The great state of N.C. is divided into three distinctive regions. The Appalachian Mountains rise in the western part of the state, the Coastal Plains lie to the east and the Piedmont is right smack in the middle. The Greater Raleigh area lies almost in the exact center of that sandwiched Piedmont region.

Historically, N.C. was once a state of small-time farmers but has grown over the decades to embrace a diverse economy strengthened by agriculture, banking, manufacturing, technology and research. These industries have gathered together people from a plethora of backgrounds, ethnicities and cultures, thus creating a rich and unique local culture.

PineCone, the code name for Piedmont Council of Traditional Music, is a nonprofit organization based out of Raleigh that is passionate about Piedmont N.C.’s traditional art forms. PineCone embraces a mission to celebrate those art forms by preserving, presenting and promoting traditional grassroots music, dance and other folk-performance arts. From hosting concerts to jam sessions, to music camps and workshops and their very own radio show on Sunday evenings on WQDR, Pinecone aims to make traditional music interesting and accessible to everyone.

Last weekend, despite threatening icy conditions, PineCone hosted a benefit concert at Raleigh Little Theater. The headlining act was Bloomsbury, a congregation of experienced local musicians who first banded together in 1970 and have been creating harmonies together for the past 43 years. Bloomsbury is named after a park and well-known landmark that once existed in Raleigh. Wade Smith, a founding Bloomsbury band member says that the band plays the gamut of traditional music styles from our area, mainly blues, rock ‘n roll, folk, bluegrass, and gospel. Each band member plays at least three instruments – the banjo, guitar and fiddle – as their particular music style requires that you not just stick to one instrument.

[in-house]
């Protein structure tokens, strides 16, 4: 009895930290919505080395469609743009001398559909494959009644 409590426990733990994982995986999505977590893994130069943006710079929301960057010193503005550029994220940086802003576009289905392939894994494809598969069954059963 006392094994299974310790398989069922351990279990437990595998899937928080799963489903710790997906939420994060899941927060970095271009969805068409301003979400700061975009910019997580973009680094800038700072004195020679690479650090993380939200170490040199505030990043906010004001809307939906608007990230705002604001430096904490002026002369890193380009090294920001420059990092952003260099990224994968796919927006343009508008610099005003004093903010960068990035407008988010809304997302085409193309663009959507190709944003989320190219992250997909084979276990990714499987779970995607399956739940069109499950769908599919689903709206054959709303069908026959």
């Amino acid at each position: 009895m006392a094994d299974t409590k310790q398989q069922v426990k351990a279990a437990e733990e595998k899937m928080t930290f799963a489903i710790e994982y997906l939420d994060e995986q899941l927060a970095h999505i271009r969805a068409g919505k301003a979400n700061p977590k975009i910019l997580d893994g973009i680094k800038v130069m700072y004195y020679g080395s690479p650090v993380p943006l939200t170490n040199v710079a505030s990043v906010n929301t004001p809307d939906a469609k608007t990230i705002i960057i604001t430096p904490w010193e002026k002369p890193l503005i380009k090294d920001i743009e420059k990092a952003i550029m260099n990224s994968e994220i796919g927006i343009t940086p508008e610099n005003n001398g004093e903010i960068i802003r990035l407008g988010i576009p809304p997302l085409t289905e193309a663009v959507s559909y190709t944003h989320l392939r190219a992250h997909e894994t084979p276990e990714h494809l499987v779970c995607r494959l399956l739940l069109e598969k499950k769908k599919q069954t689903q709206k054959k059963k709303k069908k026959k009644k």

Smith says that the band was enthusiastic to partner with PineCone for the first time, as the organization’s mission parallels exactly what stirs Bloomsbury’s deepest passion -- bringing music to everyone and bringing people together to laugh and enjoy their down-home tunes.

“Pinecone is a friend of every band in every basement and on every street corner,” Smith said. “They encourage the arts by encouraging musicians and artists. Their work is so important in preserving the musical traditions of our region in N.C.”

[caption id="attachment_3861" align="aligncenter" width="460"]Bloomsbury performing at the Pinecone fundraiser event Bloomsbury performing at the Pinecone fundraiser event[/caption]

As well as bringing in beloved local acts, PineCone also brings big-name performers to the area. Past performances include Tift Merrit, Doc Watson, Allen Toussaint, Mandolin Orange, Steve Martin, Emmylou Harris, Bela Fleck and The Lumineers.

On Feb. 15, Chatham County Line, a bluegrass-pickin’ foursome with roots in Raleigh and renowned nationally, will be performing with Virginia duo The Honey Dewdrops at Fletcher Opera Theater. On Mar. 1, The Gibson Brothers, who were named International Bluegrass Music Association’s 2012 Entertainer of the Year, will also play at Fletcher.

N.C. has a rich bluegrass music history and her capital has served as a central location of that music scene since its inception. Raleigh’s music history is so rich that the Capitol City has been chosen to host the International Bluegrass Music Association’s (IBMA) World of Bluegrass events over the next three years.

The World of Bluegrass programs will have all of Raleigh pluckin’ and pickin’ beginning in Sept. The World of Bluegrass includes a business conference, the IBMA Awards Show and a music festival. “Wide Open Bluegrass” will take place Sept. 24-28 this year. PineCone is working hard on through a local organizing committee to plan a city-wide extravaganza of music and will welcome dozens of bands to venues all over town.

Check out PineCone’s performance schedule and pick your event to get a much needed dose of good ol’ N.C. music.